When you smile at a clever direct mail advertisement, who deserves the credit?
Often it’s an agency. Which makes sense for a lot of smaller businesses: when you only have a few hours a week to spend on your marketing, why not farm the job out to people who live and breathe direct mail?
However, in the past couple of years, that calculation has started to shift. Now, if you wanted to send that clever direct mail designer a compliment, you might well be able to find them working in house at the company being advertised.
So how do companies with thriving in-house direct mail advertising programs do it? What sets them apart?
And—most importantly—is your company the kind that could score big wins by taking a DIY approach to direct mail?
At Inkit, we’ve seen hundreds of companies do just that. Here are five signs that suggest it’s worth piloting your own direct mail program—no matter how big your team is or whether you’ve done direct mail campaigns before.
1. Your ideal customer base is easy to find.
Subscription businesses. Meal delivery services. E-commerce companies. If your business has an obvious need to know where its customers live, it’s an excellent fit for DIY direct mail: the list is already in your hands.
Ever collect billing addresses? Ask for an address on opt-in forms? You might have a larger built-in mailing list than you think.
But say your business is brand new—you don’t even have customers yet.
DIY direct mail can still be a good approach if you know where to find your best prospects.
If you run a local brick-and-mortar or service-based business, direct mail software features like Inkit’s Area Mail option let you blanket specific zip codes with your offers. Or, if your target demographic is well defined, it might even make sense to work with a mailing list broker to rent a list of prospects (which you can easily upload to Inkit to target your campaigns).
2. You have access to design and copywriting resources.
Your direct mail pieces will need compelling words and images. But you don’t need a highly specialized team to create them. If you have a designer and a copywriter on staff (or among your trusted contractors), you probably already have the creative talent you need.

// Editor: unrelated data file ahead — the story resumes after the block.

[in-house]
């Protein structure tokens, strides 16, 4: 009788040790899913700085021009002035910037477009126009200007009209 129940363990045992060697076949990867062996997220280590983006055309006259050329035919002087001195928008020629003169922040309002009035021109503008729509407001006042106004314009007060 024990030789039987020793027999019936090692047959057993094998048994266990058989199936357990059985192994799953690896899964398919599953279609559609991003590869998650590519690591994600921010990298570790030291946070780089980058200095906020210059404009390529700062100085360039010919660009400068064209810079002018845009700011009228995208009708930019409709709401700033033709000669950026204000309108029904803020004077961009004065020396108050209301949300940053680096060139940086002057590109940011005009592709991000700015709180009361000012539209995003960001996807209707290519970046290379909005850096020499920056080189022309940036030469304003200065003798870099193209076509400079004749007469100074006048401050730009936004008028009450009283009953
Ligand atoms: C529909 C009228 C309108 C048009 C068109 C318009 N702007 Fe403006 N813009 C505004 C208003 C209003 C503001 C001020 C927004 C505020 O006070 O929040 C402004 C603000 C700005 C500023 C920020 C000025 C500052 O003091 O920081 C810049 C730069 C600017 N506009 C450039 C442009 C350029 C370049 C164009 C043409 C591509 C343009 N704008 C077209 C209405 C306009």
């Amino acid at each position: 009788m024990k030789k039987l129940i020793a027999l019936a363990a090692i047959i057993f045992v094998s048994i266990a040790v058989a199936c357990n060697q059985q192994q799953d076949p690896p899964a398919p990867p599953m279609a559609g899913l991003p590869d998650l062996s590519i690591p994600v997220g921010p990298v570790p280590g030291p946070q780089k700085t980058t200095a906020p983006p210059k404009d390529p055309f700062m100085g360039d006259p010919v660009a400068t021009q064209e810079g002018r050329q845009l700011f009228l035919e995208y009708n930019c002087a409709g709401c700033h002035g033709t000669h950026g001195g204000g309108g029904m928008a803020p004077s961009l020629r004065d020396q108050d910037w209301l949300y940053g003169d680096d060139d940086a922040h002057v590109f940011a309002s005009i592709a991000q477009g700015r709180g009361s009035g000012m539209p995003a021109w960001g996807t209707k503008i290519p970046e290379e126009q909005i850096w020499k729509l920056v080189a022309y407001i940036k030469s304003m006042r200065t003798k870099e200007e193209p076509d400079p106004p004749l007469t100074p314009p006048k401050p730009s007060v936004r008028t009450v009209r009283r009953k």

That can be true even if your in-house creatives are used to a digital-first mindset. Check out these four rules for translating your team’s existing skills into direct mail.
3. You use marketing automation with confidence.
When most of your marketing is automated, why should sending direct mail be a labor-intensive hands-on process?
Bringing your direct mail program in house is an especially smart move if you can do it with the help of marketing automation, syncing your direct mail with your existing digital campaigns. Platforms like Inkit let you trigger mail pieces using the same automation rules and workflows you use to send your emails and segment your contacts.
So far, Inkit integrates with HubSpot and Drip, with more marketing automation integrations planned for 2018. Follow us on Facebook to see what we roll out next.
4. You know that marketing doesn’t end at the first sale.
Lots of companies reach for direct mail as an acquisition tactic. But the sharpest teams we’ve worked with know that it’s at least as powerful for retention.
And it’s not an either/or proposition. When you bring direct mail capabilities in house, you’re often giving multiple departments a versatile new tool.
Say your team adds a tool like Inkit to its martech stack. Marketing can use it to reinforce its multi-channel campaigns, of course.
But the sales team can also use it to nurture leads and follow up with important prospects. And the customer happiness department can use it to improve the customer experience and slash churn rates.
In other words, when direct mail doesn’t just “belong to” an outside agency, it becomes far easier to develop the kind of unified direct-mail strategy everyone will want to get in on. (But you can still take the credit.)
5. You need to be able to move quickly (and change course just as fast).
From the whiteboard to the mailbox can be a months-long journey for a traditional, agency-run direct mail campaign.
That just isn’t going to cut it for many fast-moving teams. And so they ignore the vast potential of direct mail.
They shouldn’t. Because if your team has access to direct mail software like Inkit, your first direct mail campaign could be in your customers’ hands within one week.
Okay, you might want a little more time to plan, design, and review. But you can press the Send button on your campaign whenever you want.
And when you add direct mail automation into the mix, you don’t even need to be the one pressing that button—though you can still add and delete mailings from your automation sequences at a moment’s notice.
One-off postcards? Super time-sensitive campaigns? When you’re in control of your direct mail, it’s no problem.
Do you recognize your business in these five signs? Then it’s safe to say that building your own direct mail advertising program could give your company a pretty remarkable superpower.
And who doesn’t want to be a superhero?